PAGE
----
Hidden victims of crime

By Jamie Degabriele & Alison Scicluna

Even though we might have not experienced it ourselves, most of us are acquainted, if only by means of the media, with the scene of an offender, who after a trial, is finally taken away from court through that small side door by law-enforcers. We feel a sense of satisfaction at seeing the offender being punished for the action he has done, the law doing its job and the victim being defended. But how many of us notice that somewhere in that courtroom is a woman crying for her husband, another weeping for her son, and a child who once had a father now gone.

With the incarceration of their relative these people are thrown into a raging wind that upsets their routine and brings turmoil and havoc in their lives. All this, not as a ‘deserved punishment’ for an action they have committed but simply because they are associated with a person who has been incarcerated.

Doors slammed shut

When the incarcerated person is a first time offender, these people find themselves knocking on doors behind which they have no idea what to find. After all, what right do these people have to be helped? They need people to guide them. They would like to know what is to happen of their family member. They need simple explanations, and the reassurances. At times all they find are impatient looks and abrupt answers. It is like they themselves brought all this trouble upon them, so they deserve to be undermined. They are inopportune fleas hindering the work of those concerned.

It is at this time of pain that the family needs to be sustained and supported. Families experience the incarceration of their relative in a very similar way to the death of a loved one. It is at this time that friends and other relatives are most needed to understand and show acceptance. Instead, the family often undergoes further judgment by those around them. They are subjected to pity, derision and accusations. “After all, it was their fault, they must have known what was going on, they let it happen, they brought him up that way.” The family is avoided and further blamed at still caring and loving their incarcerated member. As one mother said, “they expect you to stop loving your child, to simply disown him. How can I stop loving him? Whatever he does he is my son!”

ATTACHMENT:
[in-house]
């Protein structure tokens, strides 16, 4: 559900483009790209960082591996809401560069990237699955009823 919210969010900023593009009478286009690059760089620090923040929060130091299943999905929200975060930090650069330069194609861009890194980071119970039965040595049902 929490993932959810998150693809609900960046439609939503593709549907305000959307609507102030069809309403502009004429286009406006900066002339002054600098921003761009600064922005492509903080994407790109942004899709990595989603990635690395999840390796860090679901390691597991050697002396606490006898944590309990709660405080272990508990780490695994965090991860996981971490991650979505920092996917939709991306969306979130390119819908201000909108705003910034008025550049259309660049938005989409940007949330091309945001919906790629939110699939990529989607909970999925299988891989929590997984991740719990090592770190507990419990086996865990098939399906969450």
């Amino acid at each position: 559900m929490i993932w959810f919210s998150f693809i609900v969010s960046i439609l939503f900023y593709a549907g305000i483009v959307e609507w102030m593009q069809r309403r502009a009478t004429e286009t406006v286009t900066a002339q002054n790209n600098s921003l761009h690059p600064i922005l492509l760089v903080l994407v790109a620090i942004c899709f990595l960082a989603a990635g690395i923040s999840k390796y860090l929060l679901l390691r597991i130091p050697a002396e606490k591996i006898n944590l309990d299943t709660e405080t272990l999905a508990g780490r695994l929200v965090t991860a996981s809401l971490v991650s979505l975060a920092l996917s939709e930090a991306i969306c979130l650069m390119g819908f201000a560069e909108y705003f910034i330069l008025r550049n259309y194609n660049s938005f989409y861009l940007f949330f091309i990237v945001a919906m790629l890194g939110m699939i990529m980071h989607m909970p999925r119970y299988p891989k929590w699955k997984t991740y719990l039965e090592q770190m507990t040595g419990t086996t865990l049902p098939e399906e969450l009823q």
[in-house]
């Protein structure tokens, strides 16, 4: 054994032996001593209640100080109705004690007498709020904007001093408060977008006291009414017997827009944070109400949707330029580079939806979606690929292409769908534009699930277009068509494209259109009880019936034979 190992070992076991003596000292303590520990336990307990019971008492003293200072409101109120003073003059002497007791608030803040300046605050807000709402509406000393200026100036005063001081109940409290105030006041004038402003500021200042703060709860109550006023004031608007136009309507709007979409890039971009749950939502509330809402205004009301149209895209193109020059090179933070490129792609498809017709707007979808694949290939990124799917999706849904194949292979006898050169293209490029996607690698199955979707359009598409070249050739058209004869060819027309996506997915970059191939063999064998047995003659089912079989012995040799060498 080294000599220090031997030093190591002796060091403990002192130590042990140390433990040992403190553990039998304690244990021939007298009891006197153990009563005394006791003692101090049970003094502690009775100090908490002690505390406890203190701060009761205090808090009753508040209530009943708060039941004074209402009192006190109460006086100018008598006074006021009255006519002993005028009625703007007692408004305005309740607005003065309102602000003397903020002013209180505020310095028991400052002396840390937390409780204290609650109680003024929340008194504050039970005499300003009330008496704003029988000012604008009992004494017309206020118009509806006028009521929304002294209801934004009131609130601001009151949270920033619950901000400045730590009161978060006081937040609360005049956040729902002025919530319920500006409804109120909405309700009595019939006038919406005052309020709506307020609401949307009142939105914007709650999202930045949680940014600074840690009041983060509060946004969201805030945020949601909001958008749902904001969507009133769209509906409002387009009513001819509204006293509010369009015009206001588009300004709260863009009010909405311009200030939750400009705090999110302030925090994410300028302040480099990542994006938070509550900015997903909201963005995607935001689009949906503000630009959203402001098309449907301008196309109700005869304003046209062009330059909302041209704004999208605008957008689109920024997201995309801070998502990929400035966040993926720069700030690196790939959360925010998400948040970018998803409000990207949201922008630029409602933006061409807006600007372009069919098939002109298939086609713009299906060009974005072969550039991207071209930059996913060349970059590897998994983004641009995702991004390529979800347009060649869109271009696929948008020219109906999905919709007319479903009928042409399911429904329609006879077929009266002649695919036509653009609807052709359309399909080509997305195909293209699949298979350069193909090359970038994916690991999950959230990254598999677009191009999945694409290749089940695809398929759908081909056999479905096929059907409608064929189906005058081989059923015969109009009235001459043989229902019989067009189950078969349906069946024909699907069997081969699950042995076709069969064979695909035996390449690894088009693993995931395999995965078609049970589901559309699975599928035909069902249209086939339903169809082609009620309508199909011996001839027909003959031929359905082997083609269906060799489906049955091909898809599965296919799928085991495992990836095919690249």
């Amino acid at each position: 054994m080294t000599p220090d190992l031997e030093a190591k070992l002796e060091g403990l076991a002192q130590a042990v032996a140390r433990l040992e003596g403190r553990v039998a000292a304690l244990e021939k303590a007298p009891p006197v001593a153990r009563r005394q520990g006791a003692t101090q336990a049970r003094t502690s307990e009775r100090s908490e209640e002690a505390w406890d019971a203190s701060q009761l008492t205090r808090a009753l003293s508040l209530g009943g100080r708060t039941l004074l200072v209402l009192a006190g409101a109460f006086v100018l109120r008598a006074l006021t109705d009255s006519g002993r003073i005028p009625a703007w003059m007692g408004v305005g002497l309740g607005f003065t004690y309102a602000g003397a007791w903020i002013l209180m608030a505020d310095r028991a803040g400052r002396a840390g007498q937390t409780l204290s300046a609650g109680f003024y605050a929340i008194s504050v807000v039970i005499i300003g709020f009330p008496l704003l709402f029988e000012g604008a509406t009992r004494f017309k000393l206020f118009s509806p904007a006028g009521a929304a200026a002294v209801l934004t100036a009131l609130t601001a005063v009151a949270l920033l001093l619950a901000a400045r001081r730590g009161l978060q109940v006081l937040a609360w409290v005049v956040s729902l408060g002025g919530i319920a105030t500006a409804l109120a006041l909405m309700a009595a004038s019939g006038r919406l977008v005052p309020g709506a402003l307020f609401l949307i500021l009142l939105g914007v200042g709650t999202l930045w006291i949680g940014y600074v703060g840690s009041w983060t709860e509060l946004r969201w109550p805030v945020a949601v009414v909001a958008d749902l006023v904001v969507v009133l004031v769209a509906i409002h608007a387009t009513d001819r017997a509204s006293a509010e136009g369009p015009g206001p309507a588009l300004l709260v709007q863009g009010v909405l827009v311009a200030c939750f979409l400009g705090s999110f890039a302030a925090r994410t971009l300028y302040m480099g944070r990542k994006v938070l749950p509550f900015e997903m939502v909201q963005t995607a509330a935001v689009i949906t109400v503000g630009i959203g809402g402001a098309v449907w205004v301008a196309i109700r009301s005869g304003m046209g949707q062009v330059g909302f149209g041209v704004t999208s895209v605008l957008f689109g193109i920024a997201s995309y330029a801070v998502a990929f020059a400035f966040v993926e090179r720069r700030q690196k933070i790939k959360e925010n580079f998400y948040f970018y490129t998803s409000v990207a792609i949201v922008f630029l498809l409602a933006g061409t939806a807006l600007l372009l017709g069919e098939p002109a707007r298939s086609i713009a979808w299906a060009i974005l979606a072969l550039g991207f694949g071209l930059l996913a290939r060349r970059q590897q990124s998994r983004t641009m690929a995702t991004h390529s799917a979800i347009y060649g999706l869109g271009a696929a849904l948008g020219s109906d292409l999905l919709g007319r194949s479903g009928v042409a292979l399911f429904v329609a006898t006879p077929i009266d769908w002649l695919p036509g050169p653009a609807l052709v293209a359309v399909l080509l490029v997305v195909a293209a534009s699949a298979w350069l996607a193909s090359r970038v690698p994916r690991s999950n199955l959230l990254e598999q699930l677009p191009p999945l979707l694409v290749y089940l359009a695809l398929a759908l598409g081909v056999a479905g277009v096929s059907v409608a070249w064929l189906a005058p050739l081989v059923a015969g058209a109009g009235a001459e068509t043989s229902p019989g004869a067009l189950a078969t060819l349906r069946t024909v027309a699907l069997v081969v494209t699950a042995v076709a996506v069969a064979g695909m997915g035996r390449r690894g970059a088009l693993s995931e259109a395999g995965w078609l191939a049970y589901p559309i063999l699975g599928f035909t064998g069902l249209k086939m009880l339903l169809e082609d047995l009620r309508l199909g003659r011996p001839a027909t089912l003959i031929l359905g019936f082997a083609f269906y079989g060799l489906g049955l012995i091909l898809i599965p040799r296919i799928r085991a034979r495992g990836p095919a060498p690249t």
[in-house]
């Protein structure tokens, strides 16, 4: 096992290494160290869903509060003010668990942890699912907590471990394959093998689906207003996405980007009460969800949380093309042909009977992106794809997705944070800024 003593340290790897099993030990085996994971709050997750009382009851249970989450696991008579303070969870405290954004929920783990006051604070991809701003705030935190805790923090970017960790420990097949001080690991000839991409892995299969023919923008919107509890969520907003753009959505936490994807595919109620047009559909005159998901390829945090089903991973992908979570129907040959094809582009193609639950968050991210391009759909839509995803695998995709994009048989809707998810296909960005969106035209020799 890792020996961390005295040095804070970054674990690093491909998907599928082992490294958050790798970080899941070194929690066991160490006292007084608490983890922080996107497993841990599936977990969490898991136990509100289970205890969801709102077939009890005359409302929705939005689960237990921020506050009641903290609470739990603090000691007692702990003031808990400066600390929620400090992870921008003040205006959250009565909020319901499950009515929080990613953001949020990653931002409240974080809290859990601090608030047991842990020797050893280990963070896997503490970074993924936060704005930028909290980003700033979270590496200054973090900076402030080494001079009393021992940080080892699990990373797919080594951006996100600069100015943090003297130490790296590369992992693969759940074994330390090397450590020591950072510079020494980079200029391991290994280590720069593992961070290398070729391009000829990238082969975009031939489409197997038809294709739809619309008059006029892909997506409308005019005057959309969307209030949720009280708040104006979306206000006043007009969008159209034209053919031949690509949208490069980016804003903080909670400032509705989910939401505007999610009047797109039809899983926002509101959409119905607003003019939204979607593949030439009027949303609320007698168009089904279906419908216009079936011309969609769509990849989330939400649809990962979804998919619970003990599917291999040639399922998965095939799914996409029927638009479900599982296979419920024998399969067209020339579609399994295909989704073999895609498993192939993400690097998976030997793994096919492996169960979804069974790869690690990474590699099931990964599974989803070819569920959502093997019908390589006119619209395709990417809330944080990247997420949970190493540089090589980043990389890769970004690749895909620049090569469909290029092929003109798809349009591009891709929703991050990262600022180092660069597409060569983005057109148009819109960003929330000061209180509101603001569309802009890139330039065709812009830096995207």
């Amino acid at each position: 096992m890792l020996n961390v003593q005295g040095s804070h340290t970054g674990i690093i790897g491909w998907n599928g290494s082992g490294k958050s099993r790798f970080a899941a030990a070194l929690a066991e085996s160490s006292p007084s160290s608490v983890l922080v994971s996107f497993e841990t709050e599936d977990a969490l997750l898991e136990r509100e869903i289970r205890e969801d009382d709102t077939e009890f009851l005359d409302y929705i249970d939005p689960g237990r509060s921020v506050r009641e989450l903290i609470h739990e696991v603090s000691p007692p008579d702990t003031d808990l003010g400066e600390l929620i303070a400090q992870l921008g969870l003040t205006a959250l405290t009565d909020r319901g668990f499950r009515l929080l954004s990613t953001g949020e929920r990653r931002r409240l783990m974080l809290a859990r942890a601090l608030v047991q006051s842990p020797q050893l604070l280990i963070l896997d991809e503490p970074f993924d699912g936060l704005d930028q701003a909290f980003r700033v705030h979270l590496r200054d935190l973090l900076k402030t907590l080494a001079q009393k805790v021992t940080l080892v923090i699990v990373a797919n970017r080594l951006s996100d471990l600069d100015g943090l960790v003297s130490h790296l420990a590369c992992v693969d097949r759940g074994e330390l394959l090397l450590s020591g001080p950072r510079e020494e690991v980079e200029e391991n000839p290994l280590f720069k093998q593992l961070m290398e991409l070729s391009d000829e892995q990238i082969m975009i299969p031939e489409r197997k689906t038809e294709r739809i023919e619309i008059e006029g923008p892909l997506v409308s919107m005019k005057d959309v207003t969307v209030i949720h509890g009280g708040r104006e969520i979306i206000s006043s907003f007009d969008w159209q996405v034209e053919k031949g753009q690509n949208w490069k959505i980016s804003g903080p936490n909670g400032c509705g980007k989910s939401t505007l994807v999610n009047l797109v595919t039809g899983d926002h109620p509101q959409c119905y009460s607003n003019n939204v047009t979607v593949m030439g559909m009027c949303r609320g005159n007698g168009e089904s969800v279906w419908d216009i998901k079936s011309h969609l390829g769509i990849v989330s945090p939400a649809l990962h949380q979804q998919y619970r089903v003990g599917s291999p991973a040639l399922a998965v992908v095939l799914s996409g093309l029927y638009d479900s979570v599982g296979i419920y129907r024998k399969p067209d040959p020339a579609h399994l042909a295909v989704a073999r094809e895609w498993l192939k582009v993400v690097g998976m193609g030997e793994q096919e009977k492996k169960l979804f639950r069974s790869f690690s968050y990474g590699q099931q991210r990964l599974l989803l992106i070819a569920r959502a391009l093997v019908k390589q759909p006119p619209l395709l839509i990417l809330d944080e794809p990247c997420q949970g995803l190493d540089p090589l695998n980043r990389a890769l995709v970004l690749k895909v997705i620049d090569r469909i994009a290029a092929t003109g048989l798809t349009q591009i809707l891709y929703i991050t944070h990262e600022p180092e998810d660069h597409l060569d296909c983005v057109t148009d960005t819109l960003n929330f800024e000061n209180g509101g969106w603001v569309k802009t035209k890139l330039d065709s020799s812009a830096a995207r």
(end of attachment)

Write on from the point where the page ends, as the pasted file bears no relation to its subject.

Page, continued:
Once the main provider is in prison, the family is forced to make adjustments. Financial problems arise heightened by the fact that not once or twice have people been fired or refused employment because they have a family member in prison. Those who before did not need to work, now have to find employment, leaving children with new carers, aunts, uncles, grand-parents, neighbours. Leisure time dwindles drastically as family members employ time to cope rather than to spend time together. They have court callings, contact visits to go to, food, clothing and things to prepare for visiting their loved one.

The children are guilty too

The effects of having an incarcerated parent on children varies according to their age, the parent’s duration of incarceration, the disruption the loss brought in the child’s environment, the support system around the child as well as the child’s personality. However, there are certain threads that seem to be common in a number of children.

Often to protect our children we do not give them the full information and do not explain fully what is going on. This leaves the child with feelings of uncertainty and bewilderment. Suddenly someone he/she loves has been taken away. Why? What will happen next? When will he return? What if something happened to him?